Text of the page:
The success of the Matildas in the FIFA Women’s World Cup has been celebrated around the world. Female members of Charles Sturt’s Elite Athlete and Performer Program give their insight as to the changes that need to be made to get women’s sports on the same playing field as men’s.
The dominant performances of Australia’s Matildas during the FIFA Women's World Cup over recent weeks are an inspiration to current and emerging athletes.
Each game has been watched by global audiences of millions while the match between the Matildas and Canada saw in-stadium crowds reach record-breaking capacity at 75,784 people.
The Matildas game against Denmark had a larger television audience than game one of State of Origin and the 2022 AFL grand final.
Saturday night’s game against France had an estimated average television audience of 4.17 million, the biggest TV audience since Cathy Freeman won gold in the 2000 Olympics.
The global interest in this powerhouse display of female commitment, athleticism and skill begs the question as to why we do not see more of it.
Three female members of Charles Sturt’s Elite Athlete and Performer Program (EAPP) have shared highlights of their experiences about playing at different competitive levels of women’s sport, along with the disparities they have witnessed between the women’s and men’s codes.
All three women agree that the success of the Matilda’s FIFA World Cup campaign has proven that women’s sport warrants a national platform and that there should be more attention, funding and media hype directed toward women’s codes.
Ms Harriet Elleman is one of 164 current members of the Elite Athlete and Performer Program. She is in her final year of studying a Bachelor of Teaching (Secondary) in Wagga Wagga after previously completing a Bachelor of Animal Science, also with Charles Sturt.
Harriet plays as hooker for the Brumbies Super W Rugby Union Team. She said being part of the EAPP has allowed her to cover the costs of travel to games and training, purchase new sports equipment and have conversations with her lecturers about game schedules and requesting extra time for assessments, when needed.
“It has been incredibly supportive, and I believe it is one of the reasons I have been able to train consistently, study and work and be successful in all three,” she said.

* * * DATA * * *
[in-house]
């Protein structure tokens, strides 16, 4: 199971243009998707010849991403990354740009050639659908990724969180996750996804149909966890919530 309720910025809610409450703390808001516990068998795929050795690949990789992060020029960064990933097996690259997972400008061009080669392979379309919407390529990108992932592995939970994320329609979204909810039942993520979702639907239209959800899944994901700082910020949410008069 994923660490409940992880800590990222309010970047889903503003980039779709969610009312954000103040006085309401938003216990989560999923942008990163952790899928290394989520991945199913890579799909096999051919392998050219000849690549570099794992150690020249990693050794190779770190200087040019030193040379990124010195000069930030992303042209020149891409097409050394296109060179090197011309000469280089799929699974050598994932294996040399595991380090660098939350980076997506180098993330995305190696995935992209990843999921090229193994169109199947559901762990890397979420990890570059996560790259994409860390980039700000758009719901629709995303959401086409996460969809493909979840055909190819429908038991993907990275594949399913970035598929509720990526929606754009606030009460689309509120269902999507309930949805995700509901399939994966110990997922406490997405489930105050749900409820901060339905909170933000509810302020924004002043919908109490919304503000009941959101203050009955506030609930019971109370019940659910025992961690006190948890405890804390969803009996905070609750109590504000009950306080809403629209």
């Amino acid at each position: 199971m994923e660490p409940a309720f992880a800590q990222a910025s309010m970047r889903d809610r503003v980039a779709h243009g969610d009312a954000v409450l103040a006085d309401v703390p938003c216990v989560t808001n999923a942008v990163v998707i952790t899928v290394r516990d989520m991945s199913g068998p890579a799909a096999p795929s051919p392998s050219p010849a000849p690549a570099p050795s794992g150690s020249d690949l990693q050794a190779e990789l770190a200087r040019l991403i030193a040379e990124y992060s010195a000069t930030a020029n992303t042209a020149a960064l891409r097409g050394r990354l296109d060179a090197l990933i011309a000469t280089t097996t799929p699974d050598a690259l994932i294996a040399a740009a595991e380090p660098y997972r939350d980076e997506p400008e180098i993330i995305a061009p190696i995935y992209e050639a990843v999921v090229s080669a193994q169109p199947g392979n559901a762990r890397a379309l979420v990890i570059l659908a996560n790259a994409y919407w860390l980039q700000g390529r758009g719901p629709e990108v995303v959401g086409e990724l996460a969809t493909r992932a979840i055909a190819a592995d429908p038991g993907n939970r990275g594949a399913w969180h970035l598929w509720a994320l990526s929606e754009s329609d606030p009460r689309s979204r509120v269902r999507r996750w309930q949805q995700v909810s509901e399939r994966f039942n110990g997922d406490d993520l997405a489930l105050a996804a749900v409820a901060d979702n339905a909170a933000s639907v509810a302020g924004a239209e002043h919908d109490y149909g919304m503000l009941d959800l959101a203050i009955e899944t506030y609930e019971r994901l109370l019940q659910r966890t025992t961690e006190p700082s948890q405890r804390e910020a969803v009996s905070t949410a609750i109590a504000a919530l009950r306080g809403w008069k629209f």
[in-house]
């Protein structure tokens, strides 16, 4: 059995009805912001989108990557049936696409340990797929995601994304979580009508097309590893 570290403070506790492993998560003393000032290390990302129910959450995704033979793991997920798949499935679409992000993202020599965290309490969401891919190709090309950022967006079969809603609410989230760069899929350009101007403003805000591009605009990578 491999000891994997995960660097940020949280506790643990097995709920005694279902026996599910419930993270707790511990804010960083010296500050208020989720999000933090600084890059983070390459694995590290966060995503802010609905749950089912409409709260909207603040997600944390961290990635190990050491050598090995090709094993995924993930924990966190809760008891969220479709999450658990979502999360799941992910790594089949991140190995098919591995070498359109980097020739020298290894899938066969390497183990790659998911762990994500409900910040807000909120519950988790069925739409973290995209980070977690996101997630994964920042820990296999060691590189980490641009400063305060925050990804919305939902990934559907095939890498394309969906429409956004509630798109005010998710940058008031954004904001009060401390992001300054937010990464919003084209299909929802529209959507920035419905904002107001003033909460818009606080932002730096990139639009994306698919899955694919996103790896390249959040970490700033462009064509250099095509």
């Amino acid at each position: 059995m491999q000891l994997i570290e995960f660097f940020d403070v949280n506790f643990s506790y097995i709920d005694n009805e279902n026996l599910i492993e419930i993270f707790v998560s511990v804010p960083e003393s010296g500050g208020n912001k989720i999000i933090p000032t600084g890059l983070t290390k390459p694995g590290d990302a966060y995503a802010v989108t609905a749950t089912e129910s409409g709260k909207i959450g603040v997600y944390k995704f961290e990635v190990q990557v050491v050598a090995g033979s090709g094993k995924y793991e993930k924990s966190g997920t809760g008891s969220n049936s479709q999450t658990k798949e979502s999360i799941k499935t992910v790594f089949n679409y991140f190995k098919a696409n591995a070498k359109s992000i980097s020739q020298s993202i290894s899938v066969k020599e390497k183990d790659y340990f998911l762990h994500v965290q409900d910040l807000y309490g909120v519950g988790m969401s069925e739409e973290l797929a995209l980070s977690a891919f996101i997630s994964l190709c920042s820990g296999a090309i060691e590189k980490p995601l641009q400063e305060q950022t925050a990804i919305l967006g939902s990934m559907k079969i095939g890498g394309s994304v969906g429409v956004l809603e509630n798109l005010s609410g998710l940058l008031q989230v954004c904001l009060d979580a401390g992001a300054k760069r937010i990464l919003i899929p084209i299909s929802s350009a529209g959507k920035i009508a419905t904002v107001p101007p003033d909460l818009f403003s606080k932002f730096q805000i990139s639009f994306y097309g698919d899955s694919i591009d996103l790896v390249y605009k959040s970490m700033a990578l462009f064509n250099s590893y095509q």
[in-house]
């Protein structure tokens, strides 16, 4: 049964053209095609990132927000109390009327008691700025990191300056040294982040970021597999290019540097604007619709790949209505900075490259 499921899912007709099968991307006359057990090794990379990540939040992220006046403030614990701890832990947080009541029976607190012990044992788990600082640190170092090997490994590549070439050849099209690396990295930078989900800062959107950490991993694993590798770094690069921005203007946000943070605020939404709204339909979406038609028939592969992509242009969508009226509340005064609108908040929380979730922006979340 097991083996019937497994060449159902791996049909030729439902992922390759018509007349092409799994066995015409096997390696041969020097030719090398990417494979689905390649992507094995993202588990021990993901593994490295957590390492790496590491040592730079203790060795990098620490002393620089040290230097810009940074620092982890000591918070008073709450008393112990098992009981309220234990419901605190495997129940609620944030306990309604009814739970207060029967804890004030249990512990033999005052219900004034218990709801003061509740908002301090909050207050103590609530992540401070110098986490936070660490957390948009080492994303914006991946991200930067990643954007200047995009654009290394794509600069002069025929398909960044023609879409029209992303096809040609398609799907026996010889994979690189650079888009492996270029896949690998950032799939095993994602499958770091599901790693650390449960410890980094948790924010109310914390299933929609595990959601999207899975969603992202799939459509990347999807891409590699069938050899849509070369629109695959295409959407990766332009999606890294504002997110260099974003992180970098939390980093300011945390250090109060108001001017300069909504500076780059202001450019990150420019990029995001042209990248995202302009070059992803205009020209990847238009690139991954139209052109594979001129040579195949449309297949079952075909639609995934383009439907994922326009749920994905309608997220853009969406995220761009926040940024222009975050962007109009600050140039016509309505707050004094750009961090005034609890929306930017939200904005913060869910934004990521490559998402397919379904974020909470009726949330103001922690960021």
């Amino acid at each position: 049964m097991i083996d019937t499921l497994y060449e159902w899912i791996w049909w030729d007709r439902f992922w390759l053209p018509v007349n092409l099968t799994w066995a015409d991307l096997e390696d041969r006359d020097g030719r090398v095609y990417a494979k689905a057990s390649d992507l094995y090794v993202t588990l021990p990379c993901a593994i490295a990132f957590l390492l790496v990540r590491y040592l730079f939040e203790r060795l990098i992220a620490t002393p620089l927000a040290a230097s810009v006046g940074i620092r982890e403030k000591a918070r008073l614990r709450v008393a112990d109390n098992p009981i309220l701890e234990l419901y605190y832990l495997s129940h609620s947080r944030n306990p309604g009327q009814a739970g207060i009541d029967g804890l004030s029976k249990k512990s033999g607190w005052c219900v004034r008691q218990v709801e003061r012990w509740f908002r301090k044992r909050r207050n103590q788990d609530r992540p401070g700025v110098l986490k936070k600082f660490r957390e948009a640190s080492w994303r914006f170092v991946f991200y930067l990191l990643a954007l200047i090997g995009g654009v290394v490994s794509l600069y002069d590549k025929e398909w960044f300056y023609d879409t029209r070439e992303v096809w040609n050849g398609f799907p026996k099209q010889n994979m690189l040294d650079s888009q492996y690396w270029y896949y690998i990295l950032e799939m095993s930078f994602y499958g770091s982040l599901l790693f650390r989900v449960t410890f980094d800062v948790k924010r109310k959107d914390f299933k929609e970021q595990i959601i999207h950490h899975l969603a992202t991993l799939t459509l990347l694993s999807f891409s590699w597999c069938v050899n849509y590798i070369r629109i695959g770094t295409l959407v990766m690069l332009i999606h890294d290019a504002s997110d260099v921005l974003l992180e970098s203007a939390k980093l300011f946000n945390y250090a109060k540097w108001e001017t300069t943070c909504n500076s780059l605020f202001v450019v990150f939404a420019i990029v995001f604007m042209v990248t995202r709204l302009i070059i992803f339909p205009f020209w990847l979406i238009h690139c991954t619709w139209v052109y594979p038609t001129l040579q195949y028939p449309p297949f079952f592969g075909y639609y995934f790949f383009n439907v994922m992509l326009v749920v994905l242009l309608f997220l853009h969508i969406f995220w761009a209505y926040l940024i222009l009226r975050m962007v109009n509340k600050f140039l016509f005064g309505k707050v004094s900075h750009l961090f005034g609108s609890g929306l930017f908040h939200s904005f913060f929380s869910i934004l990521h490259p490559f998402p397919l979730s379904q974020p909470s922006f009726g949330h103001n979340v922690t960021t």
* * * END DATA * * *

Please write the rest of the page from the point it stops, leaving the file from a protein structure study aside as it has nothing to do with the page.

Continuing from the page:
However, since joining the Brumbies team in 2018, she has noticed some obvious differences between the men’s and women’s teams.
“Women’s rugby 15s is not equitable to the men’s Super Rugby, and this is because of money,” she said.
The women’s season runs from March to May, but preseason starts in October and they train and travel out of their own pocket until the final squad is selected. This is the first year the squad has received a salary since its inception in 2018.
Harriet said the women’s competition and talent has grown immensely since 2018 but it still has a long way to go to be on an even playing field to the men’s competition. A start would be to ensure the women’s teams have equal access to sporting facilities, such as the gym, and training.
It is commonly thought the women’s team train as hard and for as long as their male counterparts and their games are just as physical, but Harriet said equal focus is not placed on the efforts the Super W team commit to each season.
“I feel that people view women’s sport as second to men, that we might not be as physical as the men’s games, but I can attest that it is incredibly physical,” she said.
“I believe that women may make more sacrifices to play at a semi-professional or professional level in any sport.”
GWS Giants AFLW midfielder Ms Alyce Parker is also in her fourth year of a Bachelor of Agricultural Business Management, studying part-time based in Wagga Wagga.
Harriet and Alyce are among 1,220 online students currently studying in the Wagga Wagga footprint, which spans from Young to Yass, Griffith, Tumut to Tumbarumba and Wagga Wagga.